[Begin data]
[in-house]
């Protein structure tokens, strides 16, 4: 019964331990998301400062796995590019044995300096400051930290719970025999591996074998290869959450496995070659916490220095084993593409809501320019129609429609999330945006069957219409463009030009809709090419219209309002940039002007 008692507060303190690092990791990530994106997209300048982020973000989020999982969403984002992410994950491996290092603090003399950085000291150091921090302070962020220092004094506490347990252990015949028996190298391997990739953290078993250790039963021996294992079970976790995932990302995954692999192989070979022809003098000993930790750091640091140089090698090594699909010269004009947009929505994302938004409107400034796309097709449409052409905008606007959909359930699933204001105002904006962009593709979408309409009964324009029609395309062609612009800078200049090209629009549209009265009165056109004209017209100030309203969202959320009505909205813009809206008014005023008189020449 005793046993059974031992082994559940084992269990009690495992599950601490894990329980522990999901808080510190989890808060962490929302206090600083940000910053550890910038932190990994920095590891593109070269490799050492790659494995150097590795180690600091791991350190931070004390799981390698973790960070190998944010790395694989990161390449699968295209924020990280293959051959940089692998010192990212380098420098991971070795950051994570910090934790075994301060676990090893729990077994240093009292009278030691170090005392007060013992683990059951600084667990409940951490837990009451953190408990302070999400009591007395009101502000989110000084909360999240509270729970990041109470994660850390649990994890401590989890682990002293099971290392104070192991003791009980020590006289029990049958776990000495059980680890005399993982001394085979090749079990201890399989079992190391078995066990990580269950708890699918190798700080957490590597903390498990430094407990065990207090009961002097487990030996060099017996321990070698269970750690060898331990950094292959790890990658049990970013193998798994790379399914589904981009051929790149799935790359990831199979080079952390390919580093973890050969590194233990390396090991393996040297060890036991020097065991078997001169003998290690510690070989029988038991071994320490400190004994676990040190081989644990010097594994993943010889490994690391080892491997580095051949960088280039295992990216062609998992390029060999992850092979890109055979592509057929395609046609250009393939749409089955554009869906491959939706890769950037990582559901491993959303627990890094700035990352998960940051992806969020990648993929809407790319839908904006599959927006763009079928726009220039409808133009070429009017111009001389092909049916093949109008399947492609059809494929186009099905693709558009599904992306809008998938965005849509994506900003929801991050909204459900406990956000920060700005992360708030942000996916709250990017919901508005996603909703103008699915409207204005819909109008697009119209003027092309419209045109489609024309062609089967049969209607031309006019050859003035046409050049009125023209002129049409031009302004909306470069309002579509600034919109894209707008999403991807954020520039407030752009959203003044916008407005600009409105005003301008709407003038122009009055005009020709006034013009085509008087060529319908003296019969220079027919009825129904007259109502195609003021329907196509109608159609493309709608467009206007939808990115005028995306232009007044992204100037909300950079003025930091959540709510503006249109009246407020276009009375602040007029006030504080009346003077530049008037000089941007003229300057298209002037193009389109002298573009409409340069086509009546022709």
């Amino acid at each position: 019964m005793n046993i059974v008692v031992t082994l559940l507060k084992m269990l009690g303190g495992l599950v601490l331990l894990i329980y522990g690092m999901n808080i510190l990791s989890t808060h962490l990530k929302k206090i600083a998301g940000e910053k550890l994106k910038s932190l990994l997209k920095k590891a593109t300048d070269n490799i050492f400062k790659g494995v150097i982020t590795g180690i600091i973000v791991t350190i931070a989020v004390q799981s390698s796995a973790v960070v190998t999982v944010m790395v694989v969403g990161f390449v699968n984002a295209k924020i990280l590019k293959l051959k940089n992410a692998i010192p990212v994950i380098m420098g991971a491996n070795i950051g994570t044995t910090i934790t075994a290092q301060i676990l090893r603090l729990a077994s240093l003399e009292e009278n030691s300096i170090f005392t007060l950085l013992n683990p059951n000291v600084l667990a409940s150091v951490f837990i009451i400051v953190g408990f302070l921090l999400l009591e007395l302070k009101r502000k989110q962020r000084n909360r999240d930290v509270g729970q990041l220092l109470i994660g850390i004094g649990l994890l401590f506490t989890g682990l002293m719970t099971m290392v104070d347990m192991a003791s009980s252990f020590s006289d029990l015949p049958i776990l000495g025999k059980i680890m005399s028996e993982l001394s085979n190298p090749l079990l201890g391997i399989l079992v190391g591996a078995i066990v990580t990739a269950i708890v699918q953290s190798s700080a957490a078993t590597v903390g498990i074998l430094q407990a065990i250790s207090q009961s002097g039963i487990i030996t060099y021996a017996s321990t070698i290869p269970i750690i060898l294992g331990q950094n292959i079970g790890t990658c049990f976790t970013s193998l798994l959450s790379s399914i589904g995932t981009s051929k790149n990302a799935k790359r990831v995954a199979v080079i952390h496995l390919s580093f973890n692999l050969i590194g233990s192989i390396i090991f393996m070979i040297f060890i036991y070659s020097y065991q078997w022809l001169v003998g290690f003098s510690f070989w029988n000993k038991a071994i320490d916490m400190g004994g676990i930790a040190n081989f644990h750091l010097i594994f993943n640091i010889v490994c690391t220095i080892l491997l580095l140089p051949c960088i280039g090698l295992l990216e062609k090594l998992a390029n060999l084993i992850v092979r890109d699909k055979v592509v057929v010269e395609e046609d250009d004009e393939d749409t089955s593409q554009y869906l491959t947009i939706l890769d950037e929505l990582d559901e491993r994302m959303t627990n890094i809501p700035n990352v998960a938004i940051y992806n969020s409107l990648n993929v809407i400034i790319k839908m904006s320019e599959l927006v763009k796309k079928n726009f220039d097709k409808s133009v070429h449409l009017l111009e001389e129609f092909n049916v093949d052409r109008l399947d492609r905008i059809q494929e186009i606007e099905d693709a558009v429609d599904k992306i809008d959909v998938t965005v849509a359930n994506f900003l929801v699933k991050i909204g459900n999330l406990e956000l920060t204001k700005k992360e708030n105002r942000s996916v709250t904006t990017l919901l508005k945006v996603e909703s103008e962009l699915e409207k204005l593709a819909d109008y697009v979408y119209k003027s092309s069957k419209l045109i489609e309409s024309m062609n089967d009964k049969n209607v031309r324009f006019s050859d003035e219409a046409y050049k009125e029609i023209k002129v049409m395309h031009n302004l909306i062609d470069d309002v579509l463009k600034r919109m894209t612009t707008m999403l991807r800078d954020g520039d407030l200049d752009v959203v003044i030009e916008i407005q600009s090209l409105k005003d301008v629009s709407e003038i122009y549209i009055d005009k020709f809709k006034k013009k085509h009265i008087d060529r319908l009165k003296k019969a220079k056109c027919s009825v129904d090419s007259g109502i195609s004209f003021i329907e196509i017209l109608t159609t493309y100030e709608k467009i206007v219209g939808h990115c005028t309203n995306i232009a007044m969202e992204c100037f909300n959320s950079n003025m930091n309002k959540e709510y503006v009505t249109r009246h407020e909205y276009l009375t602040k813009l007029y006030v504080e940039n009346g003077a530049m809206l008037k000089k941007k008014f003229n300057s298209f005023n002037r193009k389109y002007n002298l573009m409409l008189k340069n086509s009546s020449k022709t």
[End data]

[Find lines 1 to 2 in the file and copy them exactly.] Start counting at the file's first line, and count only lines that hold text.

[in-house]
């Protein structure tokens, strides 16, 4: 019964331990998301400062796995590019044995300096400051930290719970025999591996074998290869959450496995070659916490220095084993593409809501320019129609429609999330945006069957219409463009030009809709090419219209309002940039002007 008692507060303190690092990791990530994106997209300048982020973000989020999982969403984002992410994950491996290092603090003399950085000291150091921090302070962020220092004094506490347990252990015949028996190298391997990739953290078993250790039963021996294992079970976790995932990302995954692999192989070979022809003098000993930790750091640091140089090698090594699909010269004009947009929505994302938004409107400034796309097709449409052409905008606007959909359930699933204001105002904006962009593709979408309409009964324009029609395309062609612009800078200049090209629009549209009265009165056109004209017209100030309203969202959320009505909205813009809206008014005023008189020449 005793046993059974031992082994559940084992269990009690495992599950601490894990329980522990999901808080510190989890808060962490929302206090600083940000910053550890910038932190990994920095590891593109070269490799050492790659494995150097590795180690600091791991350190931070004390799981390698973790960070190998944010790395694989990161390449699968295209924020990280293959051959940089692998010192990212380098420098991971070795950051994570910090934790075994301060676990090893729990077994240093009292009278030691170090005392007060013992683990059951600084667990409940951490837990009451953190408990302070999400009591007395009101502000989110000084909360999240509270729970990041109470994660850390649990994890401590989890682990002293099971290392104070192991003791009980020590006289029990049958776990000495059980680890005399993982001394085979090749079990201890399989079992190391078995066990990580269950708890699918190798700080957490590597903390498990430094407990065990207090009961002097487990030996060099017996321990070698269970750690060898331990950094292959790890990658049990970013193998798994790379399914589904981009051929790149799935790359990831199979080079952390390919580093973890050969590194233990390396090991393996040297060890036991020097065991078997001169003998290690510690070989029988038991071994320490400190004994676990040190081989644990010097594994993943010889490994690391080892491997580095051949960088280039295992990216062609998992390029060999992850092979890109055979592509057929395609046609250009393939749409089955554009869906491959939706890769950037990582559901491993959303627990890094700035990352998960940051992806969020990648993929809407790319839908904006599959927006763009079928726009220039409808133009070429009017111009001389092909049916093949109008399947492609059809494929186009099905693709558009599904992306809008998938965005849509994506900003929801991050909204459900406990956000920060700005992360708030942000996916709250990017919901508005996603909703103008699915409207204005819909109008697009119209003027092309419209045109489609024309062609089967049969209607031309006019050859003035046409050049009125023209002129049409031009302004909306470069309002579509600034919109894209707008999403991807954020520039407030752009959203003044916008407005600009409105005003301008709407003038122009009055005009020709006034013009085509008087060529319908003296019969220079027919009825129904007259109502195609003021329907196509109608159609493309709608467009206007939808990115005028995306232009007044992204100037909300950079003025930091959540709510503006249109009246407020276009009375602040007029006030504080009346003077530049008037000089941007003229300057298209002037193009389109002298573009409409340069086509009546022709």